Now’s a good time to buy “bare root” hedging, plants that are dormant in winter and sent without pots or compost, making them cheaper. Informal hedges can be planted with edible plants for us and birds to eat, including: elderflower (Sambucus nigra), hazel (Corylus avellana), dog rose (Rosa canina), blackberry (Rubus fruticosus) and crab apple (Malus sylvestris).

10 gardens for winter inspiration

Autumn Flowers at RHS Bridgewater, Salford.
Autumn Flowers at RHS Bridgewater, Salford. Photograph: David Thompson/Alamy

Many public gardens still have lots to see, from autumnal displays to winter walks planted for seasonal colour

Bodnant, north Wales
A dedicated winter garden planted in 2012 is now overflowing with colourful stems, fluffy grasses and striking bark.

Grey to Green Scheme, Sheffield
New public street planting by designers Nigel Dunnett and Zac Tudor is the largest such project in the UK, and also acts as a water sump to reduce flooding. greytogreen.org.uk

Pensthorpe Park, Norfolk
Renowned designer Piet Oudolf’s first UK public garden shows off winter stems, grasses and seedheads.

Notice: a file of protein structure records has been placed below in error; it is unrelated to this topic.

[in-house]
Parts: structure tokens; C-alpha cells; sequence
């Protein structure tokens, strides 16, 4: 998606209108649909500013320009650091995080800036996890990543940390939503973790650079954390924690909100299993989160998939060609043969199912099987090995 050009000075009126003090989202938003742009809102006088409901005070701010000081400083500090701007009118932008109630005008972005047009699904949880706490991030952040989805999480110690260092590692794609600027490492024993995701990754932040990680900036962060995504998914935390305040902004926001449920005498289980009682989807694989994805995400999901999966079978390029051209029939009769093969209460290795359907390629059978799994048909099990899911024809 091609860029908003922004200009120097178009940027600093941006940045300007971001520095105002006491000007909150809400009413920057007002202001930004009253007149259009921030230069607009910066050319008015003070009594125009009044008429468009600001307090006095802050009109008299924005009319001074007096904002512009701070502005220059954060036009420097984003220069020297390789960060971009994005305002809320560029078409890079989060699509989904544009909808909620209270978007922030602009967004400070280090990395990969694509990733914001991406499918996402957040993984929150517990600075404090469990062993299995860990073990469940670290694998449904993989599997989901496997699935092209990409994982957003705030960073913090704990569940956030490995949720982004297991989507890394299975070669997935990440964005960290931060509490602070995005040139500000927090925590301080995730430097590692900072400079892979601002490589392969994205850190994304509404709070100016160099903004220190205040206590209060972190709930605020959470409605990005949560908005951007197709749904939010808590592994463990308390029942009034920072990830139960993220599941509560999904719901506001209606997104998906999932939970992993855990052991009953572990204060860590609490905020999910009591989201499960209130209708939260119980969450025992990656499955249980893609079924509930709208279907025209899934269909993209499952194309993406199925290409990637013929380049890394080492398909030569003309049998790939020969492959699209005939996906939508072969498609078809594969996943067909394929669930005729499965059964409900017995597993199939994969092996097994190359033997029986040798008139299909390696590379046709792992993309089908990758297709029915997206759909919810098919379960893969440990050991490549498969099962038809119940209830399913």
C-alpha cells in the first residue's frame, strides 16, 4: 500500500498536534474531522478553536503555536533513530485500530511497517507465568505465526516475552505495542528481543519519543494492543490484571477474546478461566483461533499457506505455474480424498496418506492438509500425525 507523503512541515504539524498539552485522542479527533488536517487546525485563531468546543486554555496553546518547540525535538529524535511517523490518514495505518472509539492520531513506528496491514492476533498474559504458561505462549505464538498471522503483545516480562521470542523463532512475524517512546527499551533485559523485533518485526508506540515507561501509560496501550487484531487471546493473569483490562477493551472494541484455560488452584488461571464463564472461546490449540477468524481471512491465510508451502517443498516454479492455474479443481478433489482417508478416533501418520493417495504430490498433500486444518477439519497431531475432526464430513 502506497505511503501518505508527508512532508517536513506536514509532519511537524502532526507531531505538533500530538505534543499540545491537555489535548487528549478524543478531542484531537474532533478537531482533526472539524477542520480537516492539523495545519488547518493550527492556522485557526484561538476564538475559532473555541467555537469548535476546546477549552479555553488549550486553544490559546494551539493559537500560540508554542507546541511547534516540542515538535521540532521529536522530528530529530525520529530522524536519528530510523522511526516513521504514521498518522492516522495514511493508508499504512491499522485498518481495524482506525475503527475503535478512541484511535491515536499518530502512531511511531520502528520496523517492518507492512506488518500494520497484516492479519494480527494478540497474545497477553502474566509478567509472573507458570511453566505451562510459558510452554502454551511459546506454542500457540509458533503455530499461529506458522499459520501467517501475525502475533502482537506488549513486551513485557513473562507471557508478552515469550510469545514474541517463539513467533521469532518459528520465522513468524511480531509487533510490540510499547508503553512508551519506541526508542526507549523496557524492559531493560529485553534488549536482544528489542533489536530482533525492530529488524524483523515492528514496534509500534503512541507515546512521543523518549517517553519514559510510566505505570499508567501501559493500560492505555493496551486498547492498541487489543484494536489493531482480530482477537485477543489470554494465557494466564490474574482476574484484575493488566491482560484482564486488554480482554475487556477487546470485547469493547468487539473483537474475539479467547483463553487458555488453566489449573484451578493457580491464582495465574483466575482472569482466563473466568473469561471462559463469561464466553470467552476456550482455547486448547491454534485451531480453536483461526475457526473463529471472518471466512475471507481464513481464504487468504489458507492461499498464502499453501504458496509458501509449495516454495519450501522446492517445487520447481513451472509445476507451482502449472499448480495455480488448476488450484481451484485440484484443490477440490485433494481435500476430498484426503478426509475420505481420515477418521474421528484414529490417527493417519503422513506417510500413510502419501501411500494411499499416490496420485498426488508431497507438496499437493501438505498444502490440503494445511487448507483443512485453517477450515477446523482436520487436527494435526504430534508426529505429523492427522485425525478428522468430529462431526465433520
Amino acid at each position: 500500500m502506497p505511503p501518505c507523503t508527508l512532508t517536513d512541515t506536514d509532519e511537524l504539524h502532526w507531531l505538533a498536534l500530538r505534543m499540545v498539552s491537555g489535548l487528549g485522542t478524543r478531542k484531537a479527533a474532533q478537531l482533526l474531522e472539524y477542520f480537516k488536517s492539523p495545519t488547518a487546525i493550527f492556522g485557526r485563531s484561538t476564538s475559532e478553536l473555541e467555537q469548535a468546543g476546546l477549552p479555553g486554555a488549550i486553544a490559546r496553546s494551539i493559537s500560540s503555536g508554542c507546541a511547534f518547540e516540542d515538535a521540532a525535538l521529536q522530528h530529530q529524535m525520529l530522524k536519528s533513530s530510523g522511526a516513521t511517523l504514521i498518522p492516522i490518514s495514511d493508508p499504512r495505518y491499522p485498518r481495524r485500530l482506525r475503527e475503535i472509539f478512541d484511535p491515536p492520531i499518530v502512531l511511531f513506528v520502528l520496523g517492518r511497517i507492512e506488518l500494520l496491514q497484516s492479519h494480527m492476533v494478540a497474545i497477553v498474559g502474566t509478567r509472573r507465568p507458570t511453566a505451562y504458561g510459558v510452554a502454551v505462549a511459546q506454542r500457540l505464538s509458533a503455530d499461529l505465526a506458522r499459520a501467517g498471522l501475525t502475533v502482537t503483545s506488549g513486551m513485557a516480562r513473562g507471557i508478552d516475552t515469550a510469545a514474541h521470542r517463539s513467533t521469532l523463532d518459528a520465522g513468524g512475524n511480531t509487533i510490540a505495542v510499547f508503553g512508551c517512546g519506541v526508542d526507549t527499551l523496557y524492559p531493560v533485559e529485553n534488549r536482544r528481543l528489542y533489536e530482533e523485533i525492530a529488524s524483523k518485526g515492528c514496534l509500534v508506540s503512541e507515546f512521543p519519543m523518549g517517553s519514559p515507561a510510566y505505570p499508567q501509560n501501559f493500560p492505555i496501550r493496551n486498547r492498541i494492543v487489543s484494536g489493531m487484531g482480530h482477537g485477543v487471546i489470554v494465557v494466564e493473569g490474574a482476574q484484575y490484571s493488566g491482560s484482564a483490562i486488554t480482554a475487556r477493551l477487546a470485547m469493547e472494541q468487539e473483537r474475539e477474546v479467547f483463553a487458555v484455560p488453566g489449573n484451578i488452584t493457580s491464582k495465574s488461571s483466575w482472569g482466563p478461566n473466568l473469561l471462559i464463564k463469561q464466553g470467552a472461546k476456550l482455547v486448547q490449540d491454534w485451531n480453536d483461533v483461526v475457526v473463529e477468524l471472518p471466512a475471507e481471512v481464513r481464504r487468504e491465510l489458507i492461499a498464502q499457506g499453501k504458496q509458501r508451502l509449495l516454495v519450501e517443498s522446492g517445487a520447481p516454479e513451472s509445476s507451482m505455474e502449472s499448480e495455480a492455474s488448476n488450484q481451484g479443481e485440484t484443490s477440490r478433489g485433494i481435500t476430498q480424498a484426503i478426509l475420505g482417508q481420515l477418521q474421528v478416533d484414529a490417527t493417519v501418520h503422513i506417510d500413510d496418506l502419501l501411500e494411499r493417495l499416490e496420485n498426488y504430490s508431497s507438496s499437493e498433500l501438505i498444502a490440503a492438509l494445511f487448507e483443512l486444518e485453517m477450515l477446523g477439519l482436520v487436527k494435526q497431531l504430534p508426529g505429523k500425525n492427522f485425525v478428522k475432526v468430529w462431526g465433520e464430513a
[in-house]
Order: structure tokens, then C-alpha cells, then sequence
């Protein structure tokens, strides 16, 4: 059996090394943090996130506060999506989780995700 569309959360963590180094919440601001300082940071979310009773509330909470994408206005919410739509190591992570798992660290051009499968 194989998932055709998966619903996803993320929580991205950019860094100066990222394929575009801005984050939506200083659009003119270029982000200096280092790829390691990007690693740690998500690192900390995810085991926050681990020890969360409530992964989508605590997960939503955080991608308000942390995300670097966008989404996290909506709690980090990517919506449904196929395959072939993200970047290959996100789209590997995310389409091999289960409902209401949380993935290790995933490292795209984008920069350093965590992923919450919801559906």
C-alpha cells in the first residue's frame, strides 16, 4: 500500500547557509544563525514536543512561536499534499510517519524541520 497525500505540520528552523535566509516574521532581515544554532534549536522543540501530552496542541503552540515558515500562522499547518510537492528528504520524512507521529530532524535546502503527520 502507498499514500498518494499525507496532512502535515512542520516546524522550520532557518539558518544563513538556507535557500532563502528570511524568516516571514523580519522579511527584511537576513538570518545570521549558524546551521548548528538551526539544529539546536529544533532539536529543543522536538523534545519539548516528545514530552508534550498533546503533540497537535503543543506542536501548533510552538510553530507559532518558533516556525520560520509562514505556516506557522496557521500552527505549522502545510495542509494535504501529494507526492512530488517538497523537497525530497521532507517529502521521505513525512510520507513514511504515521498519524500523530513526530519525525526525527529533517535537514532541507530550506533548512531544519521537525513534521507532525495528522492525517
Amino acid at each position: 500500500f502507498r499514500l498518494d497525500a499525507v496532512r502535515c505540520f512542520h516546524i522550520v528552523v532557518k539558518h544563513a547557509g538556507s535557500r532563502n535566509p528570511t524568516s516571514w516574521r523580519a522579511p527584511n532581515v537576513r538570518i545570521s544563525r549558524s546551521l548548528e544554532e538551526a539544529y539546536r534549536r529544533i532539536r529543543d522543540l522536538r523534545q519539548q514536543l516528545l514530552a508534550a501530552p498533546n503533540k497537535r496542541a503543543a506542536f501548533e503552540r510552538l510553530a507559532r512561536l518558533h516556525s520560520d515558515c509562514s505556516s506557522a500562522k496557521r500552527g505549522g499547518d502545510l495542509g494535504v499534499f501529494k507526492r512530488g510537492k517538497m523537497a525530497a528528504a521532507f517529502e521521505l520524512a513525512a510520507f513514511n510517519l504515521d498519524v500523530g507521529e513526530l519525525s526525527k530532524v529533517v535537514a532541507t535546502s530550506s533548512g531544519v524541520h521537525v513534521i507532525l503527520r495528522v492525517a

National Botanic Garden of Wales
Winter flowers and a larger, covered glasshouse offer plenty for all to see year-round.

RHS Bridgewater, Salford
The RHS’s newest garden has acres of woodland paths and a walled garden full of winter displays.

Horniman Museum, London
This south London museum houses a little-known experimental garden, with formal beds, new perennial meadows and shrubberies.

Lytes Cary Manor, Somerset
In winter, this National Trust garden’s topiary hedges and structure hold everything together to create intimate spaces.

Royal Botanic Garden Edinburgh
Winter light shows add to equally exciting winter planting.

Stourhead, Wiltshire
Even in winter, Stourhead’s follies set around a beautiful lake remain atmospheric.

Yorkshire Sculpture Park
A constantly changing collection of outdoor sculpture to explore against wintery skies.

Jack Wallington

The GuardianTramp